What to Remove From Your CV to Stand Out in 2020

December is generally the most popular month for employees to receive a raise, promotion, or an end of year bonus. Usually the year-end has come to a close, with quarterly evaluations being revised.

Therefore, even if you aren’t planning to find a new job in 2020, January can still be the perfect time to update your CV due to your accomplishments being fresh in your mind.

We have found that while CV optimisation techniques are in abundance online. There is much less information on what details are no longer necessary to include on your CV in the modern day job market and recruitment process. Especially for those who graduated over 10 years ago, there may be a lot of tidying up to do!

Below are 4 things now considered to be irrelevant for many recruiters, reviewing CVs:

1. Going into too much detail about your University education.

If you have not recently graduated, your education section should be positioned towards the bottom of the page rather than at the top. As well, waffling about anything more than your electives or course programmes, which may be unnecessary. (This applies of course if you have not recently graduated).

Of course, if you graduated within the last 3 years; gained an distinction or were elected as Student Body President, it’s great to note this. However, reporting club memberships or extracurricular activities are somewhat questionable in their worth written down.


2. Including too many fellowships, prizes or internships.

(With exceptions): Again, here less is more. Unless your previous accomplishments are widely recognised or indeed relevant to the position you’re applying for, omit them from your resume. Similarly, unless you won a prestigious accolade in your area of scientific research, consider whether this is something that will really improve your CV. Remove anything that risks being a paragraph that a recruiter is likely to skim over without paying any attention to.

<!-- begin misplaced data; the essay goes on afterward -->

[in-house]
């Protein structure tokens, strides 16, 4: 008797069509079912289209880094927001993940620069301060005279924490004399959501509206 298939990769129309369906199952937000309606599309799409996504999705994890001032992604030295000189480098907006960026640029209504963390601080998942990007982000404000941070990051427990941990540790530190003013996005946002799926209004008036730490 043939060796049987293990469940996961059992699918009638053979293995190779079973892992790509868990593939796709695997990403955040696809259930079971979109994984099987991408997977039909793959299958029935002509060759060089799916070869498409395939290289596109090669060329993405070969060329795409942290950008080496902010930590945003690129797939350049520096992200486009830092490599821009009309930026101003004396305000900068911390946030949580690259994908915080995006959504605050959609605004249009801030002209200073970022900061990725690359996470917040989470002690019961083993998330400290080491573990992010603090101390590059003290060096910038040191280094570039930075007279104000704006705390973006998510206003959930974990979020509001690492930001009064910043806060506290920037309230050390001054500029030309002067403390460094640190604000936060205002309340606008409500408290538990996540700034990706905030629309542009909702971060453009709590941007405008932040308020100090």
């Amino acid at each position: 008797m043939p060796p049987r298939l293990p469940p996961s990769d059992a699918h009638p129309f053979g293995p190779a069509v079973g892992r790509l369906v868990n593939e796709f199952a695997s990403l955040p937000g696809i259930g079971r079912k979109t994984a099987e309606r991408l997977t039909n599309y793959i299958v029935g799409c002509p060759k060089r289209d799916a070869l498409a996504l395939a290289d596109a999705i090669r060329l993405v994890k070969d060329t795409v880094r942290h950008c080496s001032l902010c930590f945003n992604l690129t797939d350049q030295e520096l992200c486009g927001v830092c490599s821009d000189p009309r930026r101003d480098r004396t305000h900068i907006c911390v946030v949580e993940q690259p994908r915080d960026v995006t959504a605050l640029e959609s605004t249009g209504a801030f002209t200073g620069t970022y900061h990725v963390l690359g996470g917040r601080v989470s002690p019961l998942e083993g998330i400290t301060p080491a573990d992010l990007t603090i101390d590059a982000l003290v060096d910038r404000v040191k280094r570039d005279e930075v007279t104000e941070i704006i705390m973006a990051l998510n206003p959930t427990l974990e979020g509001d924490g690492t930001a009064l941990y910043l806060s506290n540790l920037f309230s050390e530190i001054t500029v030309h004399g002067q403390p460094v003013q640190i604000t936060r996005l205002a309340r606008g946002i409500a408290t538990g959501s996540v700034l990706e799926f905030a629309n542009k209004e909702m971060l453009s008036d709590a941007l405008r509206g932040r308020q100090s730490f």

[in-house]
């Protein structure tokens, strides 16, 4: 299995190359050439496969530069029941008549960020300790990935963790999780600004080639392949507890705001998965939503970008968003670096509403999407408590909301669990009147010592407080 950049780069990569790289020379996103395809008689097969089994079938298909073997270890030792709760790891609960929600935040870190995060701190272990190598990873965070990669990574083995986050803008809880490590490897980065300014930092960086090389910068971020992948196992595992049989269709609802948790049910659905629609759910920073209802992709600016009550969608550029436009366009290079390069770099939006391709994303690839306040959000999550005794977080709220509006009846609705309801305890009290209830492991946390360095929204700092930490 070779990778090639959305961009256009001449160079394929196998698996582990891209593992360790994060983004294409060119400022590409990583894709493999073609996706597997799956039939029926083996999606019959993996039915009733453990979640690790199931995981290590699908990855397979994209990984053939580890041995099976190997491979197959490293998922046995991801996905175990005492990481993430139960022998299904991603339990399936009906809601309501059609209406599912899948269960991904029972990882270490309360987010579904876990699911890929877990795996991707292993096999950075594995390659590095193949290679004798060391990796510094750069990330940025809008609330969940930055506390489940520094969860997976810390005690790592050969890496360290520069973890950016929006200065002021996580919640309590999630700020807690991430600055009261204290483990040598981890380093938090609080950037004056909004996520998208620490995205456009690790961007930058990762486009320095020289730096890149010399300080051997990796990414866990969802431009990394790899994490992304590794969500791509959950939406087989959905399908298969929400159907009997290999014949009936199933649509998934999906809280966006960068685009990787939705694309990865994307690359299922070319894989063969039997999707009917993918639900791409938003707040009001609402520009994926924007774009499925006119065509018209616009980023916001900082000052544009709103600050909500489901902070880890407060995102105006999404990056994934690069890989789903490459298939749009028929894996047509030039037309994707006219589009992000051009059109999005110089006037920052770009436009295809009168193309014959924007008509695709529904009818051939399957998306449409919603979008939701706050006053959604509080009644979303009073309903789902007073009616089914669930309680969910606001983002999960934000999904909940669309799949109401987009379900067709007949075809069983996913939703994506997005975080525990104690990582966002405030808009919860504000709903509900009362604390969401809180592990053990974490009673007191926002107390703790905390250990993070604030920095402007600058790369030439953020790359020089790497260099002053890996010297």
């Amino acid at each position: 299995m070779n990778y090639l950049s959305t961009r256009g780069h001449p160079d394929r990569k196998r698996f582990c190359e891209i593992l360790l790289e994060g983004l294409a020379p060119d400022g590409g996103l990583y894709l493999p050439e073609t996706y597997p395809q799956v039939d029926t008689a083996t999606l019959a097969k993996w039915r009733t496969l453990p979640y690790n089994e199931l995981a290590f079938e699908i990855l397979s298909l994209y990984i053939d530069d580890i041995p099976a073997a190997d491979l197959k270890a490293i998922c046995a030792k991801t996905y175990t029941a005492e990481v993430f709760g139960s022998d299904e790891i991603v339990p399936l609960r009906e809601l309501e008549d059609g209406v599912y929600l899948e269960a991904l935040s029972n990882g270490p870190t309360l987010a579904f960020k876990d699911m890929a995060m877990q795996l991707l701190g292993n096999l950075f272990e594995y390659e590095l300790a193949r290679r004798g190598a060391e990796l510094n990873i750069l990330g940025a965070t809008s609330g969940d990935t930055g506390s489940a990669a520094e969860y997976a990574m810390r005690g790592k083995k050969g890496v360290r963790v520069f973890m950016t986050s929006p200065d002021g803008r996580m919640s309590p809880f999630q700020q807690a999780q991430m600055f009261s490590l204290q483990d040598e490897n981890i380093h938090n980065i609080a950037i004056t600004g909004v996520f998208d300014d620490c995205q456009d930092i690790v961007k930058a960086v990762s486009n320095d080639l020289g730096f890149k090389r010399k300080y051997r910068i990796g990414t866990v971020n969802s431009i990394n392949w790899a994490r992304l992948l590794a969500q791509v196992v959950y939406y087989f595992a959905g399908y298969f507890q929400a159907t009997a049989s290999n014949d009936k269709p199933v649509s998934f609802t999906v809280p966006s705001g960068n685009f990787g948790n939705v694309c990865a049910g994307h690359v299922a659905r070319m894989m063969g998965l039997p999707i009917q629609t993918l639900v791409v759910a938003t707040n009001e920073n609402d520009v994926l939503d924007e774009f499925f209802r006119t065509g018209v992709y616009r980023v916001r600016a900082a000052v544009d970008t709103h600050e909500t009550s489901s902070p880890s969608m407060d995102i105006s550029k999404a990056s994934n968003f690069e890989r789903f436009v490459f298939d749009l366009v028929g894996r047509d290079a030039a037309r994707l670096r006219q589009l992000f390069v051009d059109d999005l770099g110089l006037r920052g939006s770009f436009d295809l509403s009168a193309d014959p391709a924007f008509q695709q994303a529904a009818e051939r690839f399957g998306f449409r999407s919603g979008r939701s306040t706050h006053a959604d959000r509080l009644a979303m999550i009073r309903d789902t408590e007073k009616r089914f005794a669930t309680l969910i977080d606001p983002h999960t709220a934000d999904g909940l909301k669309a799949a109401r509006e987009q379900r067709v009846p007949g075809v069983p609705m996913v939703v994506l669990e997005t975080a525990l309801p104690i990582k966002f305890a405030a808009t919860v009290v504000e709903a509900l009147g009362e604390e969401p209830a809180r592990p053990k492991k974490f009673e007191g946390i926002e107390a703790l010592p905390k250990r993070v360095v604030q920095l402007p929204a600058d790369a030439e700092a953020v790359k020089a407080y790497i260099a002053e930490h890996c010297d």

3. Stating any dates that could create assumptions about your age.

Nowadays it is common knowledge not to put your date of birth on your CV. While you can rest assured your potential employer won’t discriminate against you based on your age; you also don’t have to give them more information than required when it comes to how old you are, especially in 2020.

Remove any years or dates that you think may damage your chances of obtaining a position that doesn’t need as many years of experience as you have. Some recruiters make assumptions about details, such as salary requirements for a candidate that holds extensive experience, or vice versa. Furthermore, in certain sectors (such as online marketing) experience is only applicable if it is up-to-date, due to the ever-changing algorithms and new programmes that become available.


4. Name-dropping in the references section

If your recruiter is interested in your references by name, habitually this is something they will ask for after the initial interview stage. This is something which you, by law, don’t have to provide on your CV, especially if it’s for the sake of boasting about an executive you previously rubbed shoulders with.

Also, writing References available upon request is a line stating the obvious and takes up valuable space for your accomplishments that are really worth highlighting on your CV. References are usually mandatory as part of the hiring process, this will come up at a later stage.